PORT ANGELES — It was a spectacle as the Peninsula Behavioral Health’s Horizon Center made a four-hour-long journey from Fifth Street to its new home on Eighth Street in Port Angeles on Thursday.
People lined the street to watch as the building — which is as wide as the road it traveled on — turned tight corners and passed under power lines.
Crews with Jeff Monroe and D.B. Davis worked underneath and around the building as it moved, constantly making adjustments as it rounded corners.
It seemed slow-moving, but it took only four hours to move the building from 205 E. Fifth Street to its new home at 223 E. Eighth Street.
With the building moved, there is now space for the 10,000-square-foot expansion of the William Shore Memorial Pool at 225 E. Fifth St.
Steve Burke, the pool’s director, said seeing the building finally move was a victory and that he is excited that the Horizon Center now will be closer to Peninsula Behavioral Health’s main campus on Eighth Street.
Burke said getting the permits to move the Horizon Center has been anything but easy. The hope had been to move it last fall, but the process was more involved than Burke had anticipated.
“I got the house moving permit yesterday,” Burke said. “The challenge has been working with three governmental organizations and getting everyone to agree. It came down to the last minute, but it happened.”
Burke said part of the challenge also was that the building does not fit on the lot. An easement with a neighbor was negotiated to make the move possible, he said.
The most difficult part of the move was turning from East Fifth onto Chase Street. Crews had to remove signs and a pole.
Movers had only two inches of clearance when the building passed a cherry tree on the corner.
“That was tough,” Monroe said. “We knew it was going to be tight, but we didn’t want to cut any trees, so we shoe-horned it around there.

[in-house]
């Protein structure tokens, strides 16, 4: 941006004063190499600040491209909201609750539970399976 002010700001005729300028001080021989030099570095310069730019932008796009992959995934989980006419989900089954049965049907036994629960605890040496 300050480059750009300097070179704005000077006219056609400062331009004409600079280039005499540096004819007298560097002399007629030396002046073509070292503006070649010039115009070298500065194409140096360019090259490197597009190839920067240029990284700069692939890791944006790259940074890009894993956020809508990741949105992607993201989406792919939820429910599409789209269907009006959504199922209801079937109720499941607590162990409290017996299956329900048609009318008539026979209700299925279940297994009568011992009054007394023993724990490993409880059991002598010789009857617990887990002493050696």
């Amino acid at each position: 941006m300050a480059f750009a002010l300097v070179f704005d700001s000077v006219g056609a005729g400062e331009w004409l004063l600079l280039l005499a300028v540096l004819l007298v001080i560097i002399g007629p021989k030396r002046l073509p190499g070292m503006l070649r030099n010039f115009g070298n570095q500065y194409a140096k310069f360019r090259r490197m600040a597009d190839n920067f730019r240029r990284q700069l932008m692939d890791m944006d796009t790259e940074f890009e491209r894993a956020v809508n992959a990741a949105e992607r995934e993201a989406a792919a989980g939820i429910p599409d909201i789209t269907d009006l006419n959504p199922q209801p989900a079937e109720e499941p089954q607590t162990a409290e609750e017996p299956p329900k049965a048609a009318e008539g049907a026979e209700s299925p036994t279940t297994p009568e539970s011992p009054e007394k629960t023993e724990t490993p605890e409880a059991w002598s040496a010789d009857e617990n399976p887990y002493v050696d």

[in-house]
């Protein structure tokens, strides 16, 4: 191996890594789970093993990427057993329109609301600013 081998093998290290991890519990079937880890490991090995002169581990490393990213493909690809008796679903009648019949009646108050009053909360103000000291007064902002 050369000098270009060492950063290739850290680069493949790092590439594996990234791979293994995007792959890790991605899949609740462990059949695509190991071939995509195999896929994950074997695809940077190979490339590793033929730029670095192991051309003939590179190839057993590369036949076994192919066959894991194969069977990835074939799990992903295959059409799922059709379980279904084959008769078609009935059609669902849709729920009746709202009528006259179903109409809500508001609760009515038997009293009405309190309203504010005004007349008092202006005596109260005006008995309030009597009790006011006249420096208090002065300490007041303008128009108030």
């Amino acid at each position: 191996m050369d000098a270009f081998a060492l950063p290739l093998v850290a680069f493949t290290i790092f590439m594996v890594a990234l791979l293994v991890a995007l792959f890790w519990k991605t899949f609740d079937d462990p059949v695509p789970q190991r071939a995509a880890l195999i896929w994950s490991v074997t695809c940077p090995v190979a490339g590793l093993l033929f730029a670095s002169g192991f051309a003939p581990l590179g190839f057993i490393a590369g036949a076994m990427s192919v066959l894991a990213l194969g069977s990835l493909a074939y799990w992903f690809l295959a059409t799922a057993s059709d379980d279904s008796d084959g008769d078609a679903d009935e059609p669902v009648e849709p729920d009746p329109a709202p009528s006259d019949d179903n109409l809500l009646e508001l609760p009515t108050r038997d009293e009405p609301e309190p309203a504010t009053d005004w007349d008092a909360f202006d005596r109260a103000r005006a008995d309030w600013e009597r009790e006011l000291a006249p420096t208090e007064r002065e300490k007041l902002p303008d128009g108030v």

“We knew it would fit, but it was close.”
He said the building is so large equipment from both companies was needed to support the building and to move it.
“It’s been a little intense,” Monroe said. “I called my Seattle friends [D.B. Davis] in and we made a joint venture out of this because this is a lot of building and we needed their expertise to help us.”
Monroe said the building wasn’t very heavy, but it was bulky. Crews used three beams to support it instead of two.
They also used a double lead dolly in the front of the building and three dollies in the back. Monroe said normally they would have used only three; the extra two were needed for weight distribution.
The move went smoothly, for the most part.
When crews arrived at Eighth Street they discovered that a car had been parked directly in front of the lot for the building.
Police wouldn’t tow a car that was legally parked on a public road, so movers took matters into their own hands.
They used a front loader to lift the front-end of the vehicle while others pushed on it, moving it just far enough out of the way that the Horizon Center could squeeze past.
Peninsula Behavioral Health CEO Wendy Sisk and several PBH staff members watched as the building was delivered to its new location.
Some said they were surprised how close the Horizon Center will be to Peninsula Behavioral Health’s main campus.
“It’s super exciting,” Sisk said. “This process has taken two years to get to this point and it will be so nice to have these treatment services so close to our main campus.”
She said the move will make it easier for patients to get to and from their medication and case management appointments and they will still have access to the services provided at the Horizon Center.
The Horizon Center is an intensive day support program that provides life skills training and meals on weekdays.
Sisk said she is also happy that PBH is able to be a part of the revitalization of Eighth Street.
“It’s nice to see that after having some derelict buildings for a long, long time,” she said.
The expansion of the pool and move of the Horizon Center is facilitated by an agreement last year that involved the county transferring the property at 205 E. Fifth St. to the pool district.
The pool district has agreed to transfer the building to Peninsula Behavioral Health now that the move is complete.
The last chance to swim at the pool before the anticipated 10-month closure will be May 24.
It isn’t yet clear when the pool will reopen. No date has been set, but Burke has said he hopes the pool will reopen sometime in February.
Reporter Jesse Major can be reached at 360-452-2345, ext. 56250, or at jm[email protected].